Earlier this morning, Governor Kathy Hochul was a guest on News12 Westchester/Hudson Valley to provide an update on the ongoing winter storm.
AUDIO of the event is available here.
A rush transcript of the Governor’s remarks is available below:
Tara Joyce: Joining us right now on the phone is the governor of the state of New York. Kathy Hochul is with us and Governor, we thank you for your time.
Governor Hochul: Good morning. What a rough morning out there. That’s for sure.
Tara Joyce: Thus far, indeed. Governor, listening to your storm briefings this season thus far, and there have been several because we’ve had an interesting ride, even just kicking off this year, knowing your background as well, I would imagine snow, while you want to be prepared for it, doesn’t really scare you. But a day like today, I imagine that conjures up some different feelings, yes?
Governor Hochul: It’s certainly you can always shovel snow and plow it out of the way, but when there’s ice involved, that is where it gets really treacherous. The roads are slippery, they’re ripe for disaster. If people are out there traveling, we’re absolutely encouraging people to stay off the roads as long as you can today. If you don’t have to go into work, please don’t or start your weekend a little bit early. We benefited last weekend when there was a major storm that hit on a Saturday, this one was just a little bit earlier than that. And so, we’re dealing with it during commuting time, which is really rough out there.
Our crews have been out there, but I have to tell you, because there was rain involved, the fact that we salted early and primed the roads, we were prepared, the rain washed it off, that’s why it’s made it more difficult than last weekend when we were just dealing with snow and ice.
So, that’s a different dynamic, but we’re encouraging people to stay home. We have a significant number of power outages. So, people need to be safe and staying warm in their homes, hopefully. We hope to get them restored later today. We’ve got 36,000 statewide and actually 24,000 in Ulster County alone, where I’ll be heading this morning. I’ll be in Kingston in a couple of hours to give a report on what we’re seeing there.
But our teams have been on the ground. We’re plowing, we’re providing assistance to any of the local governments, in constant communication with them, but it’s up to individuals and how they handle this and the roads are unpredictable right now. So, the safest place really is at home.
Tara Joyce: I think the other thing that is raising some red flags for our storm team here at News12 is the duration of this and that timeline has shifted because we are seeing temperatures to a deep plummet in some areas. This is going to look like extend beyond just the morning commute, so we also don’t want people to get confident that just because the morning rush is over, this is better out there.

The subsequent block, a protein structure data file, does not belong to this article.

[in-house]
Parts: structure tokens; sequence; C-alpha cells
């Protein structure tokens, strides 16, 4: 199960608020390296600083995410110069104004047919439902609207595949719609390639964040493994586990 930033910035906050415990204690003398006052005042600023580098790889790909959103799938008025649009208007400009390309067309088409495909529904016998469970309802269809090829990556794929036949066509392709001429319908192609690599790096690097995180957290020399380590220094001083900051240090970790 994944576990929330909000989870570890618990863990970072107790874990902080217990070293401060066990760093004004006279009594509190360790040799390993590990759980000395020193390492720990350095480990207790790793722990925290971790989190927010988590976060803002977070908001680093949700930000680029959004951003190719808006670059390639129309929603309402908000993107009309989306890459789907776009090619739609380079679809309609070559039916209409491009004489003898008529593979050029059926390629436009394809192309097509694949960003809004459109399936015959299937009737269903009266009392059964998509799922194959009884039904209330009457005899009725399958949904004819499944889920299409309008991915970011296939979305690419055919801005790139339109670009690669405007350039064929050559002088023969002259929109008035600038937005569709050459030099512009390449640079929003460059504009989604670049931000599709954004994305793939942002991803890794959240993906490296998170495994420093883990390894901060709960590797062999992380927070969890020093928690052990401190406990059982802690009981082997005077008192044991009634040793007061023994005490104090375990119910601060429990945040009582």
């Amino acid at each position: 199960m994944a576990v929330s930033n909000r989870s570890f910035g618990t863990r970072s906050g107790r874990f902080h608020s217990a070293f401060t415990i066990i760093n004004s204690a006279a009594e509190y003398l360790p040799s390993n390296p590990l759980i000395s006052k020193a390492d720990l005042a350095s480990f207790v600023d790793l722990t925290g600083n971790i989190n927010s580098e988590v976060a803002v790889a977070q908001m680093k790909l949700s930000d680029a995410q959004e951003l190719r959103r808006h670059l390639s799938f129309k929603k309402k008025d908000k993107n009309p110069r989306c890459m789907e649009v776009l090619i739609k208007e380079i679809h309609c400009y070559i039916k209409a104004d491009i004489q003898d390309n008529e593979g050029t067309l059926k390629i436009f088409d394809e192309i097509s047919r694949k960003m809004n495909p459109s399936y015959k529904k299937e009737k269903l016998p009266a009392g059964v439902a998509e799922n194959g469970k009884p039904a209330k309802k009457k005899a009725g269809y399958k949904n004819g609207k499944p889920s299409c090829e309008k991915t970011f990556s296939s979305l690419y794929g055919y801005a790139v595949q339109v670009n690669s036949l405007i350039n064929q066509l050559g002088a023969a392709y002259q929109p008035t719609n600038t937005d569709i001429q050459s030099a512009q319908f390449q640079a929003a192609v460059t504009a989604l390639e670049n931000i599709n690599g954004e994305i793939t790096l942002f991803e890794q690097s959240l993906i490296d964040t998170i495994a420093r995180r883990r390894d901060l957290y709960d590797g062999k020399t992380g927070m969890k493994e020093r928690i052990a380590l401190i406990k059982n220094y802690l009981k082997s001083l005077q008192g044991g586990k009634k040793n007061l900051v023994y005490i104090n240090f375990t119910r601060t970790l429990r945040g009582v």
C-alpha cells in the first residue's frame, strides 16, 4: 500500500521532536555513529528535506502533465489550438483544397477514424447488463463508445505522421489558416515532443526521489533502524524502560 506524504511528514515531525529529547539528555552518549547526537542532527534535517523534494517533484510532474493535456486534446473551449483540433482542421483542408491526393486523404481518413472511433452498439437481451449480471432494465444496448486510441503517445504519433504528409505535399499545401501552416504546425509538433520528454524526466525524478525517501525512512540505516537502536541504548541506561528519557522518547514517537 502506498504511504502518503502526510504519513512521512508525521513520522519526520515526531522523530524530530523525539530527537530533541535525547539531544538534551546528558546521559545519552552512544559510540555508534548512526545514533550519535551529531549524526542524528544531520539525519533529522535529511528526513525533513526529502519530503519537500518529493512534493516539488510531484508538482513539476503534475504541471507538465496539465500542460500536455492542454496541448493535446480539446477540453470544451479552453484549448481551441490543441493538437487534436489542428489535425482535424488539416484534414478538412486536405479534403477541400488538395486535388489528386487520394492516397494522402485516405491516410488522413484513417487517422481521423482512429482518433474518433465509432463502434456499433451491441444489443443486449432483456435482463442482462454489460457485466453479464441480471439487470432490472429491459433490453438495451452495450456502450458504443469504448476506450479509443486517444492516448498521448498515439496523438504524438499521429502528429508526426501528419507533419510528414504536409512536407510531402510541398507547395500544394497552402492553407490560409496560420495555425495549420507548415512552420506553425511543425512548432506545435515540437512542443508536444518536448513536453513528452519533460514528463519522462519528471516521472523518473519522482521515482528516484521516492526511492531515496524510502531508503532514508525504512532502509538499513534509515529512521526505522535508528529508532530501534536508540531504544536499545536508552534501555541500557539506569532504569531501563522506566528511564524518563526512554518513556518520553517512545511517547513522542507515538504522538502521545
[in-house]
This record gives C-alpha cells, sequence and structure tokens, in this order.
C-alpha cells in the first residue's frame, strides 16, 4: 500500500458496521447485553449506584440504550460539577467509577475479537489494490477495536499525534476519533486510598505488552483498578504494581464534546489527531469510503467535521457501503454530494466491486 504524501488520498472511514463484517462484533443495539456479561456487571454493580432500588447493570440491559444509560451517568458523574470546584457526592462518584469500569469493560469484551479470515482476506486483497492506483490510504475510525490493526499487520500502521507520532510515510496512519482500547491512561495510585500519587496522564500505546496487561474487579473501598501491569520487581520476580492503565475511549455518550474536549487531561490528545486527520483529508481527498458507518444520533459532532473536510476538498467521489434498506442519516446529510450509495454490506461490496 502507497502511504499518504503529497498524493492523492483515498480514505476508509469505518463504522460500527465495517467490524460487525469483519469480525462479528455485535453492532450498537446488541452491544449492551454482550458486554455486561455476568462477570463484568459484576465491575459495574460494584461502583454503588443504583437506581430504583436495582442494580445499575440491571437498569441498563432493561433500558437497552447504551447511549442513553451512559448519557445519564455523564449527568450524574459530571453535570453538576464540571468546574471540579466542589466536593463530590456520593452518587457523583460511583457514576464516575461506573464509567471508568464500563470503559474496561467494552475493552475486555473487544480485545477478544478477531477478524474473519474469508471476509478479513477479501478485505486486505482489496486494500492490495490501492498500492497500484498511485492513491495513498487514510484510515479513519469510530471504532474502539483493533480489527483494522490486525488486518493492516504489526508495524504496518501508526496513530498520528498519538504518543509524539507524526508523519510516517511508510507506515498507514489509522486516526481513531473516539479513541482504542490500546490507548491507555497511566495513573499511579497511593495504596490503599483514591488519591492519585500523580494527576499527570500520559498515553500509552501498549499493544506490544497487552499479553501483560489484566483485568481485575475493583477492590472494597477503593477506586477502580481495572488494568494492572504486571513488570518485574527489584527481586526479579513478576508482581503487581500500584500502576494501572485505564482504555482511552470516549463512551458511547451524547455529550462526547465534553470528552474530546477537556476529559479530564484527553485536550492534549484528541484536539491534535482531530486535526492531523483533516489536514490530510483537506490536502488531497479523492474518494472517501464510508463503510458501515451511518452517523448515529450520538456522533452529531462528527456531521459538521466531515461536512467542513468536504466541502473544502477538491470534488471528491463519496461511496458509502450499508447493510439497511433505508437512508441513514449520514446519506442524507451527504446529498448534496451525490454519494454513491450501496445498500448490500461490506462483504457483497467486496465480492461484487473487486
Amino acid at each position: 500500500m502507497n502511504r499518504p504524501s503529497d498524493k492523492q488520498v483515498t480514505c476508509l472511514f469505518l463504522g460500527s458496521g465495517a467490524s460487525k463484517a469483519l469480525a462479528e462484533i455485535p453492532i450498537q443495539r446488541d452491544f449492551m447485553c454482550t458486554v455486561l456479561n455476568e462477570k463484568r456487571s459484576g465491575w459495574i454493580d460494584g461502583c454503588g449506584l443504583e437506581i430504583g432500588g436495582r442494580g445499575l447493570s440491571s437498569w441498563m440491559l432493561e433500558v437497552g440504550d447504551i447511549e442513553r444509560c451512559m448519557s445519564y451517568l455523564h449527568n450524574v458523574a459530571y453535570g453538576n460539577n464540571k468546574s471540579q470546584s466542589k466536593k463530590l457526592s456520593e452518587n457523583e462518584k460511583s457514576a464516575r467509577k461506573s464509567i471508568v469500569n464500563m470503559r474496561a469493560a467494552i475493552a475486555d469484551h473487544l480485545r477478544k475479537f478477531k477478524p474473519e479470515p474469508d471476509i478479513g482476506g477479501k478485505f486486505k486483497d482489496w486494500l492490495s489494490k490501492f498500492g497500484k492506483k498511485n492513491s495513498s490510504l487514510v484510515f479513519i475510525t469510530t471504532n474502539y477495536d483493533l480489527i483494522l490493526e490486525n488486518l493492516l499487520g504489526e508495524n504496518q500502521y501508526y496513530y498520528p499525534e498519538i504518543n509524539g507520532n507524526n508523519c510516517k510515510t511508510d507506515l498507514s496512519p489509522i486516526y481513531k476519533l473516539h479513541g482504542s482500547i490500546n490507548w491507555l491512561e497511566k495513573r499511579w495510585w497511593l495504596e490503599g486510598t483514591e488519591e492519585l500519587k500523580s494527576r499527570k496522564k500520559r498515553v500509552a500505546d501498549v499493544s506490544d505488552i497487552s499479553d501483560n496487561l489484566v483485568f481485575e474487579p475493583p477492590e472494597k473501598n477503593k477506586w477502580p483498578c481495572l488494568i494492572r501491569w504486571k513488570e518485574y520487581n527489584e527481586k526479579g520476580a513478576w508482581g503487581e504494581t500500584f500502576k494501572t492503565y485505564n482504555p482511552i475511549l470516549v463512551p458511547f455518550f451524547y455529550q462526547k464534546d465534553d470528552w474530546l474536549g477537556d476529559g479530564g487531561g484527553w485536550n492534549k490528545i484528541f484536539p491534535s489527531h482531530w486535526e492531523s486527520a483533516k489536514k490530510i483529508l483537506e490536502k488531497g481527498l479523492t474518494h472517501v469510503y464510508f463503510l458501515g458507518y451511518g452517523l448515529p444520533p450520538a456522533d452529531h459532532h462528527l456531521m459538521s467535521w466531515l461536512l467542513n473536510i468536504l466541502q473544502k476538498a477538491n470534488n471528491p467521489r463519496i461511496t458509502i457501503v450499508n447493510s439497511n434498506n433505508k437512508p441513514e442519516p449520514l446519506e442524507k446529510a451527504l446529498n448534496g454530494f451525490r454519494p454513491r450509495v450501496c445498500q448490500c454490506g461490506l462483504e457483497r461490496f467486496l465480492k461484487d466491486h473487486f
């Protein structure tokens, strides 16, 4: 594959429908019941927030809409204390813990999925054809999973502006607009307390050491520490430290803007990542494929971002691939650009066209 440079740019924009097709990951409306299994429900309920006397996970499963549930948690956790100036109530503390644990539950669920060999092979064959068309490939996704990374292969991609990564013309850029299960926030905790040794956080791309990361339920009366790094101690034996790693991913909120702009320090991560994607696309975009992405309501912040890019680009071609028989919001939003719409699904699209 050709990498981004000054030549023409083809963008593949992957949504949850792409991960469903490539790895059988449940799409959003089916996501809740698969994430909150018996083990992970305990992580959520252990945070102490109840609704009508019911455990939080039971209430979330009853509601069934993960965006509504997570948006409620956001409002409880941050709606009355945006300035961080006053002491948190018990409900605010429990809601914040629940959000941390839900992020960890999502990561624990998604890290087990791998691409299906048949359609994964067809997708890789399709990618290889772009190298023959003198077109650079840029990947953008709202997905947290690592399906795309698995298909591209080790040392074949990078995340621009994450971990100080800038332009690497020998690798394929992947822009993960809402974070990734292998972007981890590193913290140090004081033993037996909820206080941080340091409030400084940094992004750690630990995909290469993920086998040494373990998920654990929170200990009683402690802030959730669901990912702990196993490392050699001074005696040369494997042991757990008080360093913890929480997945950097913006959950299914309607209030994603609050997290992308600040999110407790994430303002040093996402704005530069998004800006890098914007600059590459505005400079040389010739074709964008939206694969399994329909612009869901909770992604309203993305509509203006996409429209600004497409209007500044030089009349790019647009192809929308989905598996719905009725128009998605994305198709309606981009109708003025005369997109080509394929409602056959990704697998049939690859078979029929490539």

Governor Hochul: Very sound advice. I reiterate the same thing. This is going to go on throughout the day, we don’t know what time it’s going to abate, but it is shifting dramatically from what we had been told initially and so we have to prepare for that. I would say the Hudson Valley is really the epicenter of this right now.
North of Rockland and Westchester, it is very much a major ice event. South of there, it is some ice, but mostly rain, which is a different dynamic, but this is a very serious storm. And it’s throwing everything at us – parts of the state have heavy snow, we’ve got, accumulations of ice, which are really making it difficult, especially scraping your cars.Not everybody’s as experienced scraping ice as I am coming from Buffalo, but it is not fun. So, the whole dynamic is stay home.
But also, wires, it’s dangerous and trees that are getting caked with ice can come down even when you’re driving. That as a dangerous situation. You’re on the roads and the limbs start falling down because of the weight of the ice. And that’s what’s driving our power outages, but it also, I have seen circumstances where people thought they were safe driving in a car and a tree limb comes down right on top of them. So, these are all the dynamics. I have a lot of experience with coming from Western New York, but it is still, I would say, my characterization, the ice is treacherous and we need to be prepared.
A lot of schools are closed, which is good. If you can work remotely, please do. But if you have to be out there, you have to go much slower than normal. Also our plows are out there doing the best they can. So, let’s give them plenty of room so they can make the roads safe for all of us.
Tara Joyce: The Hudson Valley saw the aftermath of this ice event not too long ago. So,let’s not forget where we were then and where we don’t want to be again today.
Governor Kathy Hochul, we thank you for the time.
Governor Hochul: All right. Thank you very much. Bye bye.